The Museum of AIDS in Africa (MAA) is seeking a skilled intern to help pilot its Virtual Memorial project at the upcoming International AIDS Conference in Washington, DC, July 22-27, 2012 – preference will given to African students, and those living with HIV. We’ll pay you a small honorarium, your conference fees, travel and accomodation; you’ll get to work on a cutting-edge digital museum and memorialization project with some of the biggest names in HIV activism and be part of the launch of the Museum that has Africans, AIDS advocates and the cultural world abuzz.
The Museum’s vision is “to transform the individual and social response to the African AIDS epidemic by honouring those who have lost their lives, empowering those infected and affected, building knowledge and inspiring about the history, science and response to the pandemic, to support the ultimate goal of an Africa free from AIDS.”
Required: strong communication skills- written and spoken, knowledge of issues relating to HIV/AIDS in Africa, strong understanding of social media- (e.g. blogging, tweeting, website), photography and video skills. Willingness to travel to the US and work long hours at the conference.
Application process: If you have the skill set required and you think the position suits your profile and availability please:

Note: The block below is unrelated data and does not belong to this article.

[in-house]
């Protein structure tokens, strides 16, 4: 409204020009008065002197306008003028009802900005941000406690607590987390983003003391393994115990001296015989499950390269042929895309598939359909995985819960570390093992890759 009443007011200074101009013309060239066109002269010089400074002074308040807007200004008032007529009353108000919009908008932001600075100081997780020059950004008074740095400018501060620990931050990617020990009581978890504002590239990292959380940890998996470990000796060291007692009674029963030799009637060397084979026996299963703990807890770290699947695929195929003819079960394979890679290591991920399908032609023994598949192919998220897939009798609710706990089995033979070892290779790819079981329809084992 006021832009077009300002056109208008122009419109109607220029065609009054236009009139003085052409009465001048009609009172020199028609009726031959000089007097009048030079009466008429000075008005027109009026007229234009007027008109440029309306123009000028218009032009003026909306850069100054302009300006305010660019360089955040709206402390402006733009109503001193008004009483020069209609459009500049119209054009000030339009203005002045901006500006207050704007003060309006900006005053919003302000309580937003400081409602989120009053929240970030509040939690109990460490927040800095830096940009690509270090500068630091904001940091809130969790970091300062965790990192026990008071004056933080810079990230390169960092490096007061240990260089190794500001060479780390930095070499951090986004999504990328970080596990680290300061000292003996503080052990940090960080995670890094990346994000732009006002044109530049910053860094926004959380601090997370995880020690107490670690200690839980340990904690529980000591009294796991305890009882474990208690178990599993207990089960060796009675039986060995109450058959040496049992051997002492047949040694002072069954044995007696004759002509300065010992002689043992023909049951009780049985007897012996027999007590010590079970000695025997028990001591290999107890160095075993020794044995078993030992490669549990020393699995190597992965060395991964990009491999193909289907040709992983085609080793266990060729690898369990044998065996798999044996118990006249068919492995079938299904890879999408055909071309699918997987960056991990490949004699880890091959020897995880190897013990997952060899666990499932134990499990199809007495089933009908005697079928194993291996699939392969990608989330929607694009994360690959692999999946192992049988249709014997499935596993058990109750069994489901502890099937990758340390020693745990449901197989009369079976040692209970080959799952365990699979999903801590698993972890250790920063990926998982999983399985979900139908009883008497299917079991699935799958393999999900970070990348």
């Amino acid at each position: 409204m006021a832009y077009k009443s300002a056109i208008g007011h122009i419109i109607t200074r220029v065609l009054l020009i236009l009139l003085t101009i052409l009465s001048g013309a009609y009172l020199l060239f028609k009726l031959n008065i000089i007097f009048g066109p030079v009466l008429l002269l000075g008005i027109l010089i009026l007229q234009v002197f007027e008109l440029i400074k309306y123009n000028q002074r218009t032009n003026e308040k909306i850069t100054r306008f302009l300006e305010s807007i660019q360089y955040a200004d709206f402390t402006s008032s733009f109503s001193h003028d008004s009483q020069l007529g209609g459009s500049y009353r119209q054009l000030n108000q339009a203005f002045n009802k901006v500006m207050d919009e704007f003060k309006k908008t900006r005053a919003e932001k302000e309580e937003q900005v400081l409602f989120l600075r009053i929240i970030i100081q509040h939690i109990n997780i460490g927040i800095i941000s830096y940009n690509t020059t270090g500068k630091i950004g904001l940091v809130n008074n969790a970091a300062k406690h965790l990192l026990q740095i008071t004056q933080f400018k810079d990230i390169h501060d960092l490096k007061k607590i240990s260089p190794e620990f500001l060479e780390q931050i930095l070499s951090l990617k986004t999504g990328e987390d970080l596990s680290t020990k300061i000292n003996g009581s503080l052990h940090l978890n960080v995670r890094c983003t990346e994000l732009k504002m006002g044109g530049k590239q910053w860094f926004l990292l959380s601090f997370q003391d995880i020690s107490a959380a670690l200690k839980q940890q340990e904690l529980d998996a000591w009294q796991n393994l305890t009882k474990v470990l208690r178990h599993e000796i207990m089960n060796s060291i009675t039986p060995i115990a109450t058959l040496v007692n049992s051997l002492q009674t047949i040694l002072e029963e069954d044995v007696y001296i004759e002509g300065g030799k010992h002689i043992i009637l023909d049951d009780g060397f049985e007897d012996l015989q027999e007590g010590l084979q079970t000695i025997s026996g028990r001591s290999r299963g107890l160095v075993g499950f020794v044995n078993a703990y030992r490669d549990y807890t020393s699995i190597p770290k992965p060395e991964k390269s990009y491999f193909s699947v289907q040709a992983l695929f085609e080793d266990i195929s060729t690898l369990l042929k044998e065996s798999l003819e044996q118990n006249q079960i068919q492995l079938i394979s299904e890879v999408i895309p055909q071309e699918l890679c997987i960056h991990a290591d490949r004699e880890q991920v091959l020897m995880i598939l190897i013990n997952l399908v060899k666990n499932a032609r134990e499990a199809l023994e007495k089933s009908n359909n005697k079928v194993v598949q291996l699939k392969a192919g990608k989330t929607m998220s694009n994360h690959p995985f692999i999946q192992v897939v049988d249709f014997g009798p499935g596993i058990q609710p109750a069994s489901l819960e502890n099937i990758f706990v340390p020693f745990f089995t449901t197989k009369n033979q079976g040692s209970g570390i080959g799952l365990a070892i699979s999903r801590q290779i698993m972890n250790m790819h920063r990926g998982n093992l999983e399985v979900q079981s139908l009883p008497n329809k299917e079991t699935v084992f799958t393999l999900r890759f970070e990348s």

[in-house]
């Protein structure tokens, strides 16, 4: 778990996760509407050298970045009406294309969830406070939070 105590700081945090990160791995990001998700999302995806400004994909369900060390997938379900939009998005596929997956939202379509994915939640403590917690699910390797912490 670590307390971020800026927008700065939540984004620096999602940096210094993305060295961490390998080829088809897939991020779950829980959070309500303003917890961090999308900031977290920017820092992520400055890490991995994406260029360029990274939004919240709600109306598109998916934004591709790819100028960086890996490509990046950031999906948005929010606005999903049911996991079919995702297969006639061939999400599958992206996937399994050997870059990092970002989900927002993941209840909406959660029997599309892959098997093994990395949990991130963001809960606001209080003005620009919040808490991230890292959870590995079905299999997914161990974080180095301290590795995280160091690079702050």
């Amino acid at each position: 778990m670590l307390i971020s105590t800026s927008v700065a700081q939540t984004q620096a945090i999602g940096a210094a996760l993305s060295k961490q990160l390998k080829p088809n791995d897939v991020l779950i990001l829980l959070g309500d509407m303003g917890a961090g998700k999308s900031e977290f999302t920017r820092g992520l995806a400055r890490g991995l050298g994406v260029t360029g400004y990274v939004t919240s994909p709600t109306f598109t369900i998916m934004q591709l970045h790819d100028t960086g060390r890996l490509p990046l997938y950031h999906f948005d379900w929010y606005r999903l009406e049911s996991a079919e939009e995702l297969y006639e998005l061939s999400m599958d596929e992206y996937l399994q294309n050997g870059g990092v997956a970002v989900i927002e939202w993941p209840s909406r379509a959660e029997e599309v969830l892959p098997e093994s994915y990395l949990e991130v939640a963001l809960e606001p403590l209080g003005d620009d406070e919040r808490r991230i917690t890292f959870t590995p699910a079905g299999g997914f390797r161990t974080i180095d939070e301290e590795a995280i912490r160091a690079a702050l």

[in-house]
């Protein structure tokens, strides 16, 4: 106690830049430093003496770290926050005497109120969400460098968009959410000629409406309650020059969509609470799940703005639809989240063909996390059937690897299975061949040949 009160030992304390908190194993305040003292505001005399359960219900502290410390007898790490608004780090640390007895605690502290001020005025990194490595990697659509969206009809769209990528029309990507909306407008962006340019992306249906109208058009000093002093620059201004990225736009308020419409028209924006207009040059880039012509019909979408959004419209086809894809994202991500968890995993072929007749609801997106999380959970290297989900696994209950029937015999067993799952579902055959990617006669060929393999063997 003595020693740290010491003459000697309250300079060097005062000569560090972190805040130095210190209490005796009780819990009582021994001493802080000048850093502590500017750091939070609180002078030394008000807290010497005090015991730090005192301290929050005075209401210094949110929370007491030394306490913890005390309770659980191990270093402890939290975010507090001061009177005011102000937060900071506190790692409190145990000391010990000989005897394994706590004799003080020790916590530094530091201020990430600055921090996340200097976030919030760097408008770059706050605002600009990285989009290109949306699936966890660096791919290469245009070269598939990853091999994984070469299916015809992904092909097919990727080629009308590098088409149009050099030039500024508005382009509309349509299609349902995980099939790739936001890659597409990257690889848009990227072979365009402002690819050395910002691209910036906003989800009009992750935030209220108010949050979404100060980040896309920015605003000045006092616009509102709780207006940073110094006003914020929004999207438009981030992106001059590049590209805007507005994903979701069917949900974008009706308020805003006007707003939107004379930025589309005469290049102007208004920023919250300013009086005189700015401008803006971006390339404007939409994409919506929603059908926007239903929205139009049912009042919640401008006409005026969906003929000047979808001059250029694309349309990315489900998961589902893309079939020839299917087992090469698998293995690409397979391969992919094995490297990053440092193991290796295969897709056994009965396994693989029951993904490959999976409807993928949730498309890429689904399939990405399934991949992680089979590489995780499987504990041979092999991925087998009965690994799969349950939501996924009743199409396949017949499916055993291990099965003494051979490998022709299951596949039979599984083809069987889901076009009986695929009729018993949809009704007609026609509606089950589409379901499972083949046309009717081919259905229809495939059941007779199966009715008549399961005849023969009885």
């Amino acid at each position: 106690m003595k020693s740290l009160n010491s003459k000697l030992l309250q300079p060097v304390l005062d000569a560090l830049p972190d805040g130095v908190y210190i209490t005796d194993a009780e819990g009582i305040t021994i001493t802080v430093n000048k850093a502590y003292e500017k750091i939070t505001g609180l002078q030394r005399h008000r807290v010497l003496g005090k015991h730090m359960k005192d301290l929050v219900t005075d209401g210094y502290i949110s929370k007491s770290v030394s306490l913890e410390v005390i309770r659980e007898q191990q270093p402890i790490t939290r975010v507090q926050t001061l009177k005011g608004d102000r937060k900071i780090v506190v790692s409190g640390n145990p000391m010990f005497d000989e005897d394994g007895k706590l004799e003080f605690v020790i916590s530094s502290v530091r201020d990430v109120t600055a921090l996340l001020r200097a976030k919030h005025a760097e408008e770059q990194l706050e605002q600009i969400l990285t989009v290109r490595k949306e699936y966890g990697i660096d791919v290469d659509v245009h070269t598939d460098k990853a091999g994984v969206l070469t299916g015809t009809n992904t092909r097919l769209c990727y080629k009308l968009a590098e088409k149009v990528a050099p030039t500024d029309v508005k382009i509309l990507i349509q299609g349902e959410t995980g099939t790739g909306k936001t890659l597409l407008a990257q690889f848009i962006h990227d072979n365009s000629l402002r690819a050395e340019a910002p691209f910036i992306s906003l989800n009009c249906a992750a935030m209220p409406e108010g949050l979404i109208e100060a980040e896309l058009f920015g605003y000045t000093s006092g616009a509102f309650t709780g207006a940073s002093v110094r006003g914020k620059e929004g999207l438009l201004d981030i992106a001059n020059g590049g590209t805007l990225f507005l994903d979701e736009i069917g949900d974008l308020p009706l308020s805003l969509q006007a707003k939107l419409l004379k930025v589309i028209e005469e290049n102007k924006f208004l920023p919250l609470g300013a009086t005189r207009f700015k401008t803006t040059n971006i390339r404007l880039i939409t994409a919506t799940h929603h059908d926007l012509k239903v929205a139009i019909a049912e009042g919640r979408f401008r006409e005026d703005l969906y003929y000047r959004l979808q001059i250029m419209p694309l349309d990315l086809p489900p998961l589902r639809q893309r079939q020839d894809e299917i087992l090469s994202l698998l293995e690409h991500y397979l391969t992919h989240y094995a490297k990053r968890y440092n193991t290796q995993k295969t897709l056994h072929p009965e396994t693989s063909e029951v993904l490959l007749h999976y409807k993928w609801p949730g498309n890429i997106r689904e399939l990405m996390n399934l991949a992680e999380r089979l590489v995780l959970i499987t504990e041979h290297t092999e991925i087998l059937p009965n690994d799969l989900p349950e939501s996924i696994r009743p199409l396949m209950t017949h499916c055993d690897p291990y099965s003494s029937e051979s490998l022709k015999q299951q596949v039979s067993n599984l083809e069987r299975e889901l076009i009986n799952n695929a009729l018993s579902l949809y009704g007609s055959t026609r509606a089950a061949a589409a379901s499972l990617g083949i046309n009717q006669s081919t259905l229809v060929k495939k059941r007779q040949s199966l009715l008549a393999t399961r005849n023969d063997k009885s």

-send us your résume or a short list of relevant work, studies and/or experience and
-tell us briefly (in a few sentences) why this position is interesting to you?
-please contact firstname.lastname@example.org by Mar. 27, 2012
The Museum of AIDS in Africa will be the world’s premiere public institution to collect, preserve, interpret, share and exhibit the history of the origins, spread and impact of HIV/AIDS in Africa as well as the past and present experiences of the pandemic. The Museum will be located in South Africa and has a target opening date of 2016.
The MAA will include exhibits, an archive, a collection, a memorial and public programs that recognize, remember and honor the millions of individuals who have died from or been affected by HIV/AIDS. Through collecting, preserving and exhibiting artifacts, AV and digital material, documents and oral histories relating to the African pandemic, the Museum seeks to learn from and pay tribute to those who have battled AIDS across the continent.
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